Tears For Fears
Songs from the Big Chair


4.5
superb

Review

by Fluorine USER (5 Reviews)
June 17th, 2011 | 87 replies | 15,740 views


Release Date: 1985 | Tracklist

Review Summary: Find out what this fear is about.

7 of 7 thought this review was well written

I hate that album cover. It suggests a sort of introspective quietude by two men with very dated hair who claim to have found the big truths to life from the condescending position of some metaphorical big chair. Of course, none of this (aside from these guys having dated hair) is correct at all. Songs From the Big Chair is a big and colorful album matched by big production and big hooks steeped in a sentiment of insecurity and fear. It would be a case where I would bring out the idiom “Don’t judge a book/album by its cover,” but it’s clear that the advice has already been taken. Songs from the Big Chair was a massive success in 1985, sporting a flurry of chart-topping singles and sales of many millions to its credit. It’s an instance where popularity was backed by great content.

The big selling point of Tears for Fears in their early albums is the expert pop songcraft, and none of that is lost here. However, as is the case on many sophomore albums by successful artists, Roland Orzabal, Curt Smith, and co. expand their sound. The songs here are much bigger in magnitude and longer than those on their fantastic debut The Hurting which mixed its confessional, personal lyrics with a smaller but still dynamic atmosphere. On this release, Orzabal and Smith spend less time looking inward, opting to broaden their vision, and it shows in the music. Shout serves as the perfect opener for the band’s second album, not only because it aesthetically fits the role with its rousing anthemics, but also because thematically, it demonstrates clearly a transitional step from the previous album. It features sentiments that would have fit perfectly on The Hurting, unloading mounds of emotional baggage pent up from adolescent angst pointing fingers at misunderstanding parents and authority, but these lyrics are filtered through a new lens suitable for Shout’s stadium-ready design. Orzabal invokes a communal frustration and directly urges you and everyone to “Shout it all out”. Songs from the Big Chair introduces Tears For Fears’s interpretation of the Arthur Janov’s primal scream ideology to a more extroverted sound and comes off as less of an exorcising of personal demons and more of a confrontation with the world at large.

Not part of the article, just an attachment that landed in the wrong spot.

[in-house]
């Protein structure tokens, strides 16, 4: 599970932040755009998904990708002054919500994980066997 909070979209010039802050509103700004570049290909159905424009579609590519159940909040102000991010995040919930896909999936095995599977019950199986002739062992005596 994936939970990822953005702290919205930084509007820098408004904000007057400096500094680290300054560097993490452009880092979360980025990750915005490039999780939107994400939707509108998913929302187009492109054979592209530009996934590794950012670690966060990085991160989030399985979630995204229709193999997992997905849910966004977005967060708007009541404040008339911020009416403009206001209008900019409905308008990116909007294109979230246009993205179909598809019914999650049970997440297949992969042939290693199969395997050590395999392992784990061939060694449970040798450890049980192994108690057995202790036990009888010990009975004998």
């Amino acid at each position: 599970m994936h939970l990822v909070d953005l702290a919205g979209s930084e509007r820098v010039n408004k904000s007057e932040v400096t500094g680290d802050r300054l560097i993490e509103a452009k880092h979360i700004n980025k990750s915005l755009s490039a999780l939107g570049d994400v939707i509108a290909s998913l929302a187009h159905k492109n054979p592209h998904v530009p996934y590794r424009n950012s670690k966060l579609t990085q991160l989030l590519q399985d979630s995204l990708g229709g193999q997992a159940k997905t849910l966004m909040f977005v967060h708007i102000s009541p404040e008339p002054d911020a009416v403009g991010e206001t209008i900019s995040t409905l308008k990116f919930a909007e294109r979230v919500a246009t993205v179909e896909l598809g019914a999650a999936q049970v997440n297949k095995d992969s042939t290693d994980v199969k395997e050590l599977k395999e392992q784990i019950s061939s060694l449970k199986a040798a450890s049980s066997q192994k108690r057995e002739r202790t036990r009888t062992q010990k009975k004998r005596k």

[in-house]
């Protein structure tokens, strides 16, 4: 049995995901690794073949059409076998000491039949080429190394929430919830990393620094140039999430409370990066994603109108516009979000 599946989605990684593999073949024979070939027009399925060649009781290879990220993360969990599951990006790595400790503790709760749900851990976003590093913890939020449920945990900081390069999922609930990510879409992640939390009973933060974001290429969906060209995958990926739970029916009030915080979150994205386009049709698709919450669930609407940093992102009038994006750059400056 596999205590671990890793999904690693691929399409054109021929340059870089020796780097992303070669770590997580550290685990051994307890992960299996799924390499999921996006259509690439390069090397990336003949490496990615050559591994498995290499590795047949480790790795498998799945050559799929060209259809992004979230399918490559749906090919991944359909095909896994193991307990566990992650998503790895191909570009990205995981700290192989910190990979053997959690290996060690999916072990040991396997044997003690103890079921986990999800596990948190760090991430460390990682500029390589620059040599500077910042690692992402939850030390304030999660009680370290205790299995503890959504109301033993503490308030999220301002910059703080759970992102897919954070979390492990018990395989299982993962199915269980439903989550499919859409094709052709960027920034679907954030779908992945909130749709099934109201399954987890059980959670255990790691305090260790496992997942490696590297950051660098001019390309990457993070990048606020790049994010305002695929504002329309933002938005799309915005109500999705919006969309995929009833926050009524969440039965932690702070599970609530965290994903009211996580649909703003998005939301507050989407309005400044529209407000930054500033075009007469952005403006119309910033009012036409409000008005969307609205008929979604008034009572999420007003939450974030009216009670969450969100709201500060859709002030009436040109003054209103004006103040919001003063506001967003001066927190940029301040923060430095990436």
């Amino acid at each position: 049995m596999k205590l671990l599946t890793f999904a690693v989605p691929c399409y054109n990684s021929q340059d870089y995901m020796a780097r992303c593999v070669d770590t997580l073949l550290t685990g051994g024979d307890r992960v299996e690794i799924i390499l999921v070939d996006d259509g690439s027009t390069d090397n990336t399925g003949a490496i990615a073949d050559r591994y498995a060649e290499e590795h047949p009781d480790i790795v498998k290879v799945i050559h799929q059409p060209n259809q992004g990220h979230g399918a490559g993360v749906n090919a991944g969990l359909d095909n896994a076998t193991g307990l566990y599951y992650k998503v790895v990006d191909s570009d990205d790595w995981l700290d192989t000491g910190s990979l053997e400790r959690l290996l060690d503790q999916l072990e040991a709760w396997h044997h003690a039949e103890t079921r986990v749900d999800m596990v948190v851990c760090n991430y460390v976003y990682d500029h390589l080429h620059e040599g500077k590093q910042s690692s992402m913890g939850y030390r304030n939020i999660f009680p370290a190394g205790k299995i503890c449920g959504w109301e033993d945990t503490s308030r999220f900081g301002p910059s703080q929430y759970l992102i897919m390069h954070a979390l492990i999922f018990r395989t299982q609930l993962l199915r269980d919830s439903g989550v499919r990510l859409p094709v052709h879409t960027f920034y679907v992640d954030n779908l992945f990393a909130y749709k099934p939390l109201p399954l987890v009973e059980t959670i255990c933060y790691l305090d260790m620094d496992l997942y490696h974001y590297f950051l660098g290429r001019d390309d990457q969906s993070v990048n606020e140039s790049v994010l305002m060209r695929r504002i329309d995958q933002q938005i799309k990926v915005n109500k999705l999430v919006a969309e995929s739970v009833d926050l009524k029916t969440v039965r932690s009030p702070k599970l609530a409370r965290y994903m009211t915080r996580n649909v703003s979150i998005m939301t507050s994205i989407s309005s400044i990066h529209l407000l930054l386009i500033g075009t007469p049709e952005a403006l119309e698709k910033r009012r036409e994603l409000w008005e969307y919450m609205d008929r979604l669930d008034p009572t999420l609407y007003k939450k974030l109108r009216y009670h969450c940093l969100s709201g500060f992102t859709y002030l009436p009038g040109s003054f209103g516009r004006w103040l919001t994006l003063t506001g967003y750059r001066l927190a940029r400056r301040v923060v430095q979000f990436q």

The new magnanimity comes full force on Mothers Talk, the most rambunctious song here. Full of big, jerky beats coming from everywhere, it somehow manages to mix disparate themes of nuclear war paranoia and traumatizing superstitions passed on by mothers. Like the topic, the song itself is perhaps too formless and jagged for its own good, but elsewhere, free-flowing songs like Listen and The Working Hour leave big impressions. Listen is about as “experimental” as Tears For Fears got as it’s basically a soothing seven-minute, keyboard--led soundscape with sparse lyrics thrown in that once again seem to reference the Cold War. While Listen revels in being subdued, The Working Hour is a busy, emotionally charged song with the best vocal performance Roland Orzabal ever put to tape. To top it off, the song is flanked by a couple of beautiful saxophone solos which add a luscious feel to the song’s rolling, propulsive rhythms. I’m going to step away from feigning objectivity as a reviewer and assert that this song is one of my personal favorites and certainly Tears For Fears at their finest.